## Rational

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The Rational class stores a floating point number, but when it is displayed it tries to find a fractional equivalent. Doing math on Rationals tends to convert regular floating point numbers into Rationals.

Rational is included in dewdrop_lib; if you are using this library, you don't need to download the class here.

Useful for working with harmonic or other ratios and just intonation.

Note: There is a performance cost (math on Rationals is slower than math on Floats). Not recommended for use in performance situations. Use Rationals to generate arrays of ratios, then convert them to floats for performance routines.

To report bugs: send email to hjh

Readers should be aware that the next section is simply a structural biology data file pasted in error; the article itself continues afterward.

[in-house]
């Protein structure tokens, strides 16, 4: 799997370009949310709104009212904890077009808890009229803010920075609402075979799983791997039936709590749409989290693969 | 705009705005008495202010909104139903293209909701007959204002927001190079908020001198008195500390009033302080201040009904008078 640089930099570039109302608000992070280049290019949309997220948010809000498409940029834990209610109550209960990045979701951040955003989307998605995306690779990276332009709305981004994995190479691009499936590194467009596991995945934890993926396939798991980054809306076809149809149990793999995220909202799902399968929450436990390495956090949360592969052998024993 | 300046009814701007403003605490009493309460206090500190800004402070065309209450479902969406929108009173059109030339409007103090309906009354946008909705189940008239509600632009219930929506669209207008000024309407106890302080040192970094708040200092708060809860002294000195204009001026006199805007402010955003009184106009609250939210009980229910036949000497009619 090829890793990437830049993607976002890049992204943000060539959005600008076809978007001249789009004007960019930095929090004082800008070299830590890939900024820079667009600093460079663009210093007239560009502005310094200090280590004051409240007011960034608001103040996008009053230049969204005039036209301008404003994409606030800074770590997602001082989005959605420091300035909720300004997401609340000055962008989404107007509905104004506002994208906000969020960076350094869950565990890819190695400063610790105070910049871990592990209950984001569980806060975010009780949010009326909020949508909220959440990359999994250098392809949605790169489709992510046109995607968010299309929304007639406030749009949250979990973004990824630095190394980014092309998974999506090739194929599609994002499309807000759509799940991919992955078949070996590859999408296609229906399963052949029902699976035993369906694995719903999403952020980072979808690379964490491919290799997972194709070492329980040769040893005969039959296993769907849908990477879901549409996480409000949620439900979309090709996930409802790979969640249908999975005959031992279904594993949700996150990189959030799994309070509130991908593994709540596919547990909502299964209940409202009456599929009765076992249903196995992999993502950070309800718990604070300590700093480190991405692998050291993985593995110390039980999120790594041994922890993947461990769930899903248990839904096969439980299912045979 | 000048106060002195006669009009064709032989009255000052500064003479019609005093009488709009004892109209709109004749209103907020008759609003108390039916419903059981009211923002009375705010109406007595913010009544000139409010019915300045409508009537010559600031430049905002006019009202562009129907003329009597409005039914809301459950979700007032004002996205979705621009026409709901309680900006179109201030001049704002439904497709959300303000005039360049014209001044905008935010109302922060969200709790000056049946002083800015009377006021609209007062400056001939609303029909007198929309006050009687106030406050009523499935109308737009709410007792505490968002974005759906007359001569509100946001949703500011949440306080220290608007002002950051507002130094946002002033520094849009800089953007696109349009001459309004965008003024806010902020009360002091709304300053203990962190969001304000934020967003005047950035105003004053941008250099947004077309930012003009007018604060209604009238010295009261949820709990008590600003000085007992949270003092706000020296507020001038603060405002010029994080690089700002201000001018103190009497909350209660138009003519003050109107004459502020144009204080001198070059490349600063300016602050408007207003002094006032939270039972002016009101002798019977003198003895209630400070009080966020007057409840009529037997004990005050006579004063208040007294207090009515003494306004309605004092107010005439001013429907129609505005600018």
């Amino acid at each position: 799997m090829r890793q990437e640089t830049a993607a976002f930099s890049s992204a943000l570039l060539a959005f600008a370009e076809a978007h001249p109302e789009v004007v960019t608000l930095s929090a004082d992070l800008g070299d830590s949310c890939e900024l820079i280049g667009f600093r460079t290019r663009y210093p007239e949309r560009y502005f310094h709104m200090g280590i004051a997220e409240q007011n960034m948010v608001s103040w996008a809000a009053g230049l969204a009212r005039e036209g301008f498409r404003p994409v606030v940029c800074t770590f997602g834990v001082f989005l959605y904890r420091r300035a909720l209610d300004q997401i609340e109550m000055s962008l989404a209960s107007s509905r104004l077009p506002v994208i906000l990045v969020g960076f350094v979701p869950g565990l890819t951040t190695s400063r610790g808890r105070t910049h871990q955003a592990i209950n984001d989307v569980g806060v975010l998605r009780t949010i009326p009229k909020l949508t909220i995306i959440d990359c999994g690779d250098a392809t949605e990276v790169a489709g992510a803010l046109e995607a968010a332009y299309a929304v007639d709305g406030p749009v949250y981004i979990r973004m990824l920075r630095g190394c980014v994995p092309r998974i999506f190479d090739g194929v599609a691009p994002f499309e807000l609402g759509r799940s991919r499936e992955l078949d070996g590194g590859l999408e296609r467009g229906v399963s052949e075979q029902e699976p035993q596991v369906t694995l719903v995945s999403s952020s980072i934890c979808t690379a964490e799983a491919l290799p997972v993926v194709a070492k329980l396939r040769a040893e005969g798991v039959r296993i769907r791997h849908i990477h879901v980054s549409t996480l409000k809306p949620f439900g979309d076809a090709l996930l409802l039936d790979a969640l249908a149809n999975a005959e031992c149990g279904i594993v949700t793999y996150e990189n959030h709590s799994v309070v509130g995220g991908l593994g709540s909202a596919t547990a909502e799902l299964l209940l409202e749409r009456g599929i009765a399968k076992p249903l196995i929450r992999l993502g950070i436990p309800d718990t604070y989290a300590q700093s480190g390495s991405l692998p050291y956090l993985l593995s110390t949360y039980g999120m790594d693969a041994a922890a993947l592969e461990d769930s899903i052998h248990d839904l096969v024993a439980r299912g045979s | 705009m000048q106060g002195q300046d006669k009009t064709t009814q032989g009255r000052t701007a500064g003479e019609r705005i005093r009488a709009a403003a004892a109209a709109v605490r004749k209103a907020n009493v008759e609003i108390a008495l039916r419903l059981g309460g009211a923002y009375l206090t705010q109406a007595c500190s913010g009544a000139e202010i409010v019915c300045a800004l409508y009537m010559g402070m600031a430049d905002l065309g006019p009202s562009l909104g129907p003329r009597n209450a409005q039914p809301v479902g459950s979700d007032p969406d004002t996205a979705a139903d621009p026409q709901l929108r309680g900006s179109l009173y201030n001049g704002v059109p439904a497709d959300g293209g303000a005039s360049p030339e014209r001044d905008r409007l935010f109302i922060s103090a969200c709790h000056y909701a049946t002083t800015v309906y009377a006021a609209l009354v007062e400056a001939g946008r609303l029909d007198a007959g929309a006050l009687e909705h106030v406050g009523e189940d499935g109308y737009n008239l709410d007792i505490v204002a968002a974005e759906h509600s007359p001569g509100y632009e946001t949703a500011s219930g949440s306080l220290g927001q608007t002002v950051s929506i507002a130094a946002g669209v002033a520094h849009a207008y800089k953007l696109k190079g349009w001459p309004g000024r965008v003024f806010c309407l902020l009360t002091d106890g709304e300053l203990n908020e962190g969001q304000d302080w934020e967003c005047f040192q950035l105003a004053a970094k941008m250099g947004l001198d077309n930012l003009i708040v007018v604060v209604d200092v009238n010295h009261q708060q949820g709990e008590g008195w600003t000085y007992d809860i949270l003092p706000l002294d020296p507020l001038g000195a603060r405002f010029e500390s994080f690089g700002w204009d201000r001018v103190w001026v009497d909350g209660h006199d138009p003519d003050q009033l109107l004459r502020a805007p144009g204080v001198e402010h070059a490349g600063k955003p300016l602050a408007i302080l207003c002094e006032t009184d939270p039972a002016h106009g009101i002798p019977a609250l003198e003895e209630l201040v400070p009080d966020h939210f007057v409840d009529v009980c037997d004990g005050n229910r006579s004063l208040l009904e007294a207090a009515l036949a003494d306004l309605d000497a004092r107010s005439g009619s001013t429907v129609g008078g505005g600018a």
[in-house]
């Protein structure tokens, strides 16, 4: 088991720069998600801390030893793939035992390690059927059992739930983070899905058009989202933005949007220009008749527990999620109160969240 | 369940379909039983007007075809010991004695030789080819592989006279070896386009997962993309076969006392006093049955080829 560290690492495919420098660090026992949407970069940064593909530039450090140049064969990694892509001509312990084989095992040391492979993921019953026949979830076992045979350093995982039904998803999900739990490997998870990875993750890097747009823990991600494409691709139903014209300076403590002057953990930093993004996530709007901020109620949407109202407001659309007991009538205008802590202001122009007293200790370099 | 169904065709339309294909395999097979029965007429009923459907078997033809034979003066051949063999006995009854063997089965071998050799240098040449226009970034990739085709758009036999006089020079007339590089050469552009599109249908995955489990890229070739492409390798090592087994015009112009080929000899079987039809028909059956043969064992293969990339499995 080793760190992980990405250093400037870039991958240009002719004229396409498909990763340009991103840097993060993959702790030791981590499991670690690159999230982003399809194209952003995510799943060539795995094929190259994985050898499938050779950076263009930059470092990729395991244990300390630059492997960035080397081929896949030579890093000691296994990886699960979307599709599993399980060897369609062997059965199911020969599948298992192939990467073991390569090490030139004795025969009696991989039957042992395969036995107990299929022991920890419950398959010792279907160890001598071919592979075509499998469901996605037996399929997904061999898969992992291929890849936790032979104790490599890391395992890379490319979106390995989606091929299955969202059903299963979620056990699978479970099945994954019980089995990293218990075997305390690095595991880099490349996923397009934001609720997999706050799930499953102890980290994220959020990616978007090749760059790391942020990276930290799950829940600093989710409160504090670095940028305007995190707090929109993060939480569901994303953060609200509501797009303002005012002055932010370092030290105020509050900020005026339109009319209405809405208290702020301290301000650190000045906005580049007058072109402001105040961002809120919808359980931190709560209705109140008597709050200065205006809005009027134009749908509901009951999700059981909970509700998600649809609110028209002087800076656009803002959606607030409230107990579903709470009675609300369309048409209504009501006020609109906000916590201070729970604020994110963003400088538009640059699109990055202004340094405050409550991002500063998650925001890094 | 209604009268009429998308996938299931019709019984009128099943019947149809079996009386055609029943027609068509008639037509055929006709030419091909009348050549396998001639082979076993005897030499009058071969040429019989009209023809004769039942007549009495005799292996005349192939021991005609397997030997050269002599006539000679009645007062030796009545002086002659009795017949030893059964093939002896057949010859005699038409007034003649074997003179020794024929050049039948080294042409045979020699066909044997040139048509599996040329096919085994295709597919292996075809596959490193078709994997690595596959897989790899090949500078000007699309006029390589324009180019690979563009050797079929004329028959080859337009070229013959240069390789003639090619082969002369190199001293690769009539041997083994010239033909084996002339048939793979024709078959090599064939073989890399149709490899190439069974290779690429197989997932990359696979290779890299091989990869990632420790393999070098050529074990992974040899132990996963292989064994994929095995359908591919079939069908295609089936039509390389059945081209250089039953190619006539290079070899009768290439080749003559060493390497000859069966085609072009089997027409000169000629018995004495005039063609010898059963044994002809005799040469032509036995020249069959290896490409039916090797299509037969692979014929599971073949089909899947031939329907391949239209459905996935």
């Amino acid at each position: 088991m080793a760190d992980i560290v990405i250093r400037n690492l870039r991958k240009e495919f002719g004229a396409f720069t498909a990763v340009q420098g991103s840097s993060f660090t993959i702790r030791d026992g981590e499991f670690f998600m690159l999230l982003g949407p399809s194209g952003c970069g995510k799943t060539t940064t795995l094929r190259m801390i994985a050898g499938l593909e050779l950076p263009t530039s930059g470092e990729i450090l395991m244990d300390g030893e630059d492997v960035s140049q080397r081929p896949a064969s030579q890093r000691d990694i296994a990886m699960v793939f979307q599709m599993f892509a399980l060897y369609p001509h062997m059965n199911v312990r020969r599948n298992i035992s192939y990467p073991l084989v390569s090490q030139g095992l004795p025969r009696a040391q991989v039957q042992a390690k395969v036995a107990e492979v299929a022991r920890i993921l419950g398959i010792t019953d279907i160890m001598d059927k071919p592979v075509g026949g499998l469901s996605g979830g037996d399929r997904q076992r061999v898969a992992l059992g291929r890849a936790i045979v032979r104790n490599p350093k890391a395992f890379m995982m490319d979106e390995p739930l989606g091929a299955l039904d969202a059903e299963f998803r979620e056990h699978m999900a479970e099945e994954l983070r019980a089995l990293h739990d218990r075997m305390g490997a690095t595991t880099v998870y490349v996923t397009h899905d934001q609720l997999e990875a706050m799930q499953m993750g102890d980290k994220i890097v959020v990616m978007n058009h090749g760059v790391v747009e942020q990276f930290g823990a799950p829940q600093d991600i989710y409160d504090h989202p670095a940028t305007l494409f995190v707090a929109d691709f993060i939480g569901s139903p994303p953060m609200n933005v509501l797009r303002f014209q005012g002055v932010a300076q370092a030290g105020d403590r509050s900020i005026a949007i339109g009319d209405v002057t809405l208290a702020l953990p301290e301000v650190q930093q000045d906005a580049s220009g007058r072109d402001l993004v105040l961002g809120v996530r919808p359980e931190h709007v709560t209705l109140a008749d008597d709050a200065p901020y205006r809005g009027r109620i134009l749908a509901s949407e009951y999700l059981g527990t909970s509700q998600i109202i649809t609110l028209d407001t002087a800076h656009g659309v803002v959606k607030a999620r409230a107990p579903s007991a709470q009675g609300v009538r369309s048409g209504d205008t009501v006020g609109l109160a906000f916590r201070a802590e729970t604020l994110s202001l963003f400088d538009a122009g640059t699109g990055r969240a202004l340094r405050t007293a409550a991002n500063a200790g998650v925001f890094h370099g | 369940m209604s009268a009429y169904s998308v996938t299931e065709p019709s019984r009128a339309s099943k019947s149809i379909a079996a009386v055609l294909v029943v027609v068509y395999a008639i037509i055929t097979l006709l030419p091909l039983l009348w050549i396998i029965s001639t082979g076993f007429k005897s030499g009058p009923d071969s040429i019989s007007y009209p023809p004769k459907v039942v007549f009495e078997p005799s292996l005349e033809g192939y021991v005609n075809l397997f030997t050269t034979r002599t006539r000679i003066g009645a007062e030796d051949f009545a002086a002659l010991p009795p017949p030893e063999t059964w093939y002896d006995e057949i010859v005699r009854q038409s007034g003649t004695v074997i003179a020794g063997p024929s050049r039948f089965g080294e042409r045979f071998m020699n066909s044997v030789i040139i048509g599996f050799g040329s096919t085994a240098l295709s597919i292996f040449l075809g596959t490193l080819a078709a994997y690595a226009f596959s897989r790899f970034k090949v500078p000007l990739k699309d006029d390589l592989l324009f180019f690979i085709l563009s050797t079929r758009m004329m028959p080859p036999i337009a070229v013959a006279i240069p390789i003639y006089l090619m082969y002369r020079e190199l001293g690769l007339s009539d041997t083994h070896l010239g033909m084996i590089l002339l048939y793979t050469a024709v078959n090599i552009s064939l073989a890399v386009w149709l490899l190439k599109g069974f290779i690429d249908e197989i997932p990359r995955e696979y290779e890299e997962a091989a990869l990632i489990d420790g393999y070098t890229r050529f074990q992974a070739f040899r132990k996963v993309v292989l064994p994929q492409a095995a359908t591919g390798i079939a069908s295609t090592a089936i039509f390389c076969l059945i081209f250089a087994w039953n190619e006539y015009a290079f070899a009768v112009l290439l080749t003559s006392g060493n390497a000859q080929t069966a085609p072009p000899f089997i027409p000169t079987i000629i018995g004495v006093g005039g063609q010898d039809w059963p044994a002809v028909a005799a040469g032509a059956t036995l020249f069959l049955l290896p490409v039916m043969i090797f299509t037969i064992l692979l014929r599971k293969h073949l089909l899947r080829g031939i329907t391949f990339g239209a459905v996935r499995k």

Examples:

```3 /% 2  // create a rational
3/2

(3/2).asRational	// same thing
3/2

c = (0..15) /% 12		// make an array of rationals
[ 0, 1/12, 1/6, 1/4, 1/3, 5/12, 1/2, 7/12, 2/3, 3/4, 5/6, 11/12, 1, 13/12, 7/6, 5/4 ]

c.asFloat
[ 0, 0.083333333333333, 0.16666666666667, 0.25, 0.33333333333333, 0.41666666666667, 0.5,
0.58333333333333, 0.66666666666667, 0.75, 0.83333333333333, 0.91666666666667, 1,
1.0833333333333, 1.1666666666667, 1.25 ]

a = 1 /% 2;
b = 1 /% 3;

a + b
5/6

a - b
1/6

a * b
1/6

a / b
3/2

a + 0.8	// add a float, result is still Rational
13/10

0.8 + a	// commutative
13/10

a + ({ rand(15) * 0.125 } ! 10)  // add Rational to array of floats--result is Rational
[ 3/2, 15/8, 3/4, 2, 15/8, 1, 5/4, 7/4, 3/4, 5/4 ]

c = a + 2.sqrt	// 2.sqrt does not easily resolve to a rational fraction, so it displays as float
1.9142135623731

c + 0.25 - 2.sqrt  // but internally it's still Rational and displays so whenever possible
3/4

c.round(0.001)  // similarly (chopping off part of it)
957/500
```